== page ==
Applying New Jersey law, a federal district court has held that a prior and pending litigation exclusion barred coverage for a claim related to an action filed prior to the policy’s inception. Old Bridge Mun. Utils. Auth. v. Westchester Fire Ins. Co., 2016 WL 4083220 (D.N.J. July 29, 2016).
An independent municipal division that provides water and sewer treatment to a township was named as a defendant in multiple suits. On February 17, 2009, a development company and its owner sued the municipal division for allegedly failing to meet its contractual obligation to provide services to the development company’s properties. The suit also alleged constitutional violations. In 2010, the same owner sued the municipal division on behalf of different development companies he owned. The 2010 suit alleged that the municipal division and other defendants engaged in racketeering and violated the same sewer and water service agreements at issue in the 2009 action. The 2010 action also alleged constitutional violations.
The municipal division sought coverage for the 2010 action under a claims-made-and-reported policy for the policy period of November 8, 2009 to November 8, 2010. The policy contained an exclusion for any claim alleging, based upon, arising out of or attributable to “(1) any prior or pending litigation or administrative proceeding . . . filed on or before the effective date of the first policy. . . or (2) any other Wrongful Act whenever occurring which, together with a Wrongful Act underlying or alleged in such prior or pending proceeding, would constitute Interrelated Wrongful Acts.” The policy defined “Interrelated Wrongful Acts” as “all Wrongful Acts that have as a common nexus any fact, circumstance, situation, event, transaction, cause or series of related facts, circumstances, situations, events, transactions, or causes.” The insurer denied coverage for the 2010 action on the grounds that it and the 2009 action involved Interrelated Wrongful Acts, and thus coverage was barred by the prior and pending litigation exclusion.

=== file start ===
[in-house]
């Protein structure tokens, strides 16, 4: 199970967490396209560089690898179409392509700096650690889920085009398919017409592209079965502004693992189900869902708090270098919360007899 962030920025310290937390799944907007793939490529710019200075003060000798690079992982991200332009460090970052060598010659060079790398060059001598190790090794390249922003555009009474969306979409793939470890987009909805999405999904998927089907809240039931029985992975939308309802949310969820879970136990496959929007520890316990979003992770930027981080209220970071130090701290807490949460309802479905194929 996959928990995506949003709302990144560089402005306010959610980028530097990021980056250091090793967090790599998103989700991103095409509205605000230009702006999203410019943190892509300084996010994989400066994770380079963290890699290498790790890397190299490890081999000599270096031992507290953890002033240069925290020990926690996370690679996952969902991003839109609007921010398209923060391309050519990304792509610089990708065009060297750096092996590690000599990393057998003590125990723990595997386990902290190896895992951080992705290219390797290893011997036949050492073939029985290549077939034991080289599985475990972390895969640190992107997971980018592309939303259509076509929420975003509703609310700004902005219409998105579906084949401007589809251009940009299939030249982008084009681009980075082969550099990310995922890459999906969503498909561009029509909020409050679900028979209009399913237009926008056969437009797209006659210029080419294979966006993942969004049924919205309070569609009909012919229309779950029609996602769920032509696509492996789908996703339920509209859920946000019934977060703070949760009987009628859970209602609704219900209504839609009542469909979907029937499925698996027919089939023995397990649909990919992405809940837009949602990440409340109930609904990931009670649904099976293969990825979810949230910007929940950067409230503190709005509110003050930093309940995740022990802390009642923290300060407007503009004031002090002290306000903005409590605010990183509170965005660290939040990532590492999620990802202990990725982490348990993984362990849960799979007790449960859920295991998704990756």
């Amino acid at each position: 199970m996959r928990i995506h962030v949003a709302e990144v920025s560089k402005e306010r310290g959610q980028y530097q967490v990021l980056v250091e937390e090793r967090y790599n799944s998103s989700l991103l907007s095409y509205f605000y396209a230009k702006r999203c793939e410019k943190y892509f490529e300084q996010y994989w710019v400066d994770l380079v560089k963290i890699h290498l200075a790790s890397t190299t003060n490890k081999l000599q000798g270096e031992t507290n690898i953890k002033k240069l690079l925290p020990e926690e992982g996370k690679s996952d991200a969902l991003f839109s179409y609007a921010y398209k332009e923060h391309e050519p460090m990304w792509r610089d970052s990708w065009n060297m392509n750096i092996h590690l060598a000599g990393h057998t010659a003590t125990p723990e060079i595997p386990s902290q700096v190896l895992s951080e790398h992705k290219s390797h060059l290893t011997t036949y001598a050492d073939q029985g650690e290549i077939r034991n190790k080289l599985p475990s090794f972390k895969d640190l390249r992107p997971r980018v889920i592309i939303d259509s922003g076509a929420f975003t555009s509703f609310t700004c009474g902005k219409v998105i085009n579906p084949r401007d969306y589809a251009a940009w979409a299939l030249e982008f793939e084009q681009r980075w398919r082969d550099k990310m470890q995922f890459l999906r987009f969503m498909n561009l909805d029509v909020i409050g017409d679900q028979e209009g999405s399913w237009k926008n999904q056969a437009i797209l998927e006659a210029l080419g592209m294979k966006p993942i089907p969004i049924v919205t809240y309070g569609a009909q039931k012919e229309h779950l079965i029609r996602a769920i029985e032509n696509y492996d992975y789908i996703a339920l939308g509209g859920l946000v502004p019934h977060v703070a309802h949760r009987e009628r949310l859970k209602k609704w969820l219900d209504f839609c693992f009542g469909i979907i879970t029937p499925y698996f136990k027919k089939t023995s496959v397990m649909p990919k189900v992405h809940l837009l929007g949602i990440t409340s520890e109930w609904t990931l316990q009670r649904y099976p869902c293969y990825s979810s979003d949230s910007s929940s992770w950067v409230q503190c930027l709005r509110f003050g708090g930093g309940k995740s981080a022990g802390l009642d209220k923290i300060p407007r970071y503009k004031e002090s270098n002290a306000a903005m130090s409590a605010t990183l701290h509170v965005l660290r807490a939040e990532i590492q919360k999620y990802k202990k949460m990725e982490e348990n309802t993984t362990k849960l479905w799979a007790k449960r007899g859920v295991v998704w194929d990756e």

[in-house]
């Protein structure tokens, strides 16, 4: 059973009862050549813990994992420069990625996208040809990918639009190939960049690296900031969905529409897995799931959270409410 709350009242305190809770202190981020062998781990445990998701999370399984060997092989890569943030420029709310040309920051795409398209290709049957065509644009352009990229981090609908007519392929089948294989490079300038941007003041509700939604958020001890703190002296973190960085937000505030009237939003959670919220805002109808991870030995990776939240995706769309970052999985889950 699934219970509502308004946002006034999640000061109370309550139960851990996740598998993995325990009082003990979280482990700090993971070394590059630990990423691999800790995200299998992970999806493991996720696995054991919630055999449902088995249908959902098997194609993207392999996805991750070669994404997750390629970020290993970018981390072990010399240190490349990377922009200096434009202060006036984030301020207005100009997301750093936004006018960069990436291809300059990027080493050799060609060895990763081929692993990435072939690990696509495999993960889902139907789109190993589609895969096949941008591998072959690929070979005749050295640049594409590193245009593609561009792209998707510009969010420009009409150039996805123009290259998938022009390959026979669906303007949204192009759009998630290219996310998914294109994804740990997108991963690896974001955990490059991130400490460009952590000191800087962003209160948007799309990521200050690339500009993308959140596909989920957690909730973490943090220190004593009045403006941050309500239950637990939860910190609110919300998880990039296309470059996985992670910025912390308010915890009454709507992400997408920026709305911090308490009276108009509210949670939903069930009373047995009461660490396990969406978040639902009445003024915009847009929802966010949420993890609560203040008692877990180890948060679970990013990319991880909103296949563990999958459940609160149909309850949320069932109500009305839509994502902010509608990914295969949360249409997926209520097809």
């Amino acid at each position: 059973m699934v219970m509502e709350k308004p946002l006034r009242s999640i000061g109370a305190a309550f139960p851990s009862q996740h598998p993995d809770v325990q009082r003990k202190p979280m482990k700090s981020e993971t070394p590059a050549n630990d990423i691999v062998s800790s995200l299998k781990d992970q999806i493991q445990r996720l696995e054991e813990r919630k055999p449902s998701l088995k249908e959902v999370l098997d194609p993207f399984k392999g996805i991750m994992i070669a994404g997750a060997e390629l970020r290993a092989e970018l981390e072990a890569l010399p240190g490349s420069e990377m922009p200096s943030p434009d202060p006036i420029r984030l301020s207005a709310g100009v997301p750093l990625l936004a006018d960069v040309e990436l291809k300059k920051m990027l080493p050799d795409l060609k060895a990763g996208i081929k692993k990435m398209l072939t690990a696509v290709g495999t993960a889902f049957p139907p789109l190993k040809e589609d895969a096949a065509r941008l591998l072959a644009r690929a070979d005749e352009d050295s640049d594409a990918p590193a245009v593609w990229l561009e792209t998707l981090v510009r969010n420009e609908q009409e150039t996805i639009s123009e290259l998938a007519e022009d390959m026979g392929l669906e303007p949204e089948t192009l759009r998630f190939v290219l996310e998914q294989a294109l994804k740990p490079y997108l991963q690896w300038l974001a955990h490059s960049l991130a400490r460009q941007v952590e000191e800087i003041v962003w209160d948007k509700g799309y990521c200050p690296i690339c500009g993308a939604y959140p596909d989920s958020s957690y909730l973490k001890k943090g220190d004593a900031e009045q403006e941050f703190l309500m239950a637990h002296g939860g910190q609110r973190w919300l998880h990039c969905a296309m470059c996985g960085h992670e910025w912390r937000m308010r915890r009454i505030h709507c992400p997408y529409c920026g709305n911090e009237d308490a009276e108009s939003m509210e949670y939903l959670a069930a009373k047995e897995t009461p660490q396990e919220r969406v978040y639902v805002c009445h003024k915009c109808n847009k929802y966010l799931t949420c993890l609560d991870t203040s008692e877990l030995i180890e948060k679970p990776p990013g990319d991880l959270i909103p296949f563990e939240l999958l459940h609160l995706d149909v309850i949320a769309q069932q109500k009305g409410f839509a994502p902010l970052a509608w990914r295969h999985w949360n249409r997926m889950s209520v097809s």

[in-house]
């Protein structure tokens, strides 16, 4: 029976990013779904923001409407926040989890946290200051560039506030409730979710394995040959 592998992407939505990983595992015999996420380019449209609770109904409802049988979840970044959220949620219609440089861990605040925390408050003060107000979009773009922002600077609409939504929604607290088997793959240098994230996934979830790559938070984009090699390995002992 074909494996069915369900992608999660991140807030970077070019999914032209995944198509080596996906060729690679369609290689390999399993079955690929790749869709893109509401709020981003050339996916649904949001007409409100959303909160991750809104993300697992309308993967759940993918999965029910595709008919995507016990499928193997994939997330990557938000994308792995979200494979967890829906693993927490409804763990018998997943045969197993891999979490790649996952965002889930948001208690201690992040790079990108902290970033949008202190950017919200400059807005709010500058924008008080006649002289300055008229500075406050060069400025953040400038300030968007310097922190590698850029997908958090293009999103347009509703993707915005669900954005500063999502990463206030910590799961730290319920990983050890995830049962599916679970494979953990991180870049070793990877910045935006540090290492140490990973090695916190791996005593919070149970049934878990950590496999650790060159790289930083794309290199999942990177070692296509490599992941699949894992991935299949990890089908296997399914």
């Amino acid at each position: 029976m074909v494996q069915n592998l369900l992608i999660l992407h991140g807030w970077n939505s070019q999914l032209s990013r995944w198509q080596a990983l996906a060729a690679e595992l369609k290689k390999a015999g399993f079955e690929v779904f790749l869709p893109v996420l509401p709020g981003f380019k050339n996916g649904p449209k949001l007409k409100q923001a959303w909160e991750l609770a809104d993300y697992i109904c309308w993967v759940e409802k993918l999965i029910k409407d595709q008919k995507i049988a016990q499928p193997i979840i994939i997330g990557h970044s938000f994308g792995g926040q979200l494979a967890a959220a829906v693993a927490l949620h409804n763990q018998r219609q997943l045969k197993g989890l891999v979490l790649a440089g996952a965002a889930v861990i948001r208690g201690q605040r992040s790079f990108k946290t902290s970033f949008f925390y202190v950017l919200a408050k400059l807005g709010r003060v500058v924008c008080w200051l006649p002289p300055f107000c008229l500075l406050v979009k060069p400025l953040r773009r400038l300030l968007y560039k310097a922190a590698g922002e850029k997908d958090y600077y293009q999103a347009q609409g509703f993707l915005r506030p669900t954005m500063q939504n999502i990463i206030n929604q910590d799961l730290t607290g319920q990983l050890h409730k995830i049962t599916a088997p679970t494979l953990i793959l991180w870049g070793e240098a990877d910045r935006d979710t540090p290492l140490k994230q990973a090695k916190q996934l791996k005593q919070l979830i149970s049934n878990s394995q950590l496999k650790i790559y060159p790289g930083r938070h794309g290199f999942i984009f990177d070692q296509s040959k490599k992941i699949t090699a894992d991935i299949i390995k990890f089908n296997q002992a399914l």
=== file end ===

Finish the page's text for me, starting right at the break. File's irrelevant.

In the subsequent coverage litigation, the court ruled for the insurer. The court held that the two actions involved overlapping parties and the same allegations regarding the municipal division’s failure to comply with its service agreements. This “substantial overlap,” the court held, was sufficient to find that the two actions involved Interrelated Wrongful Acts. Accordingly, because the 2009 action was filed prior to the policy’s inception, the court held that coverage for the 2010 action was precluded under the policy’s prior and pending litigation exclusion.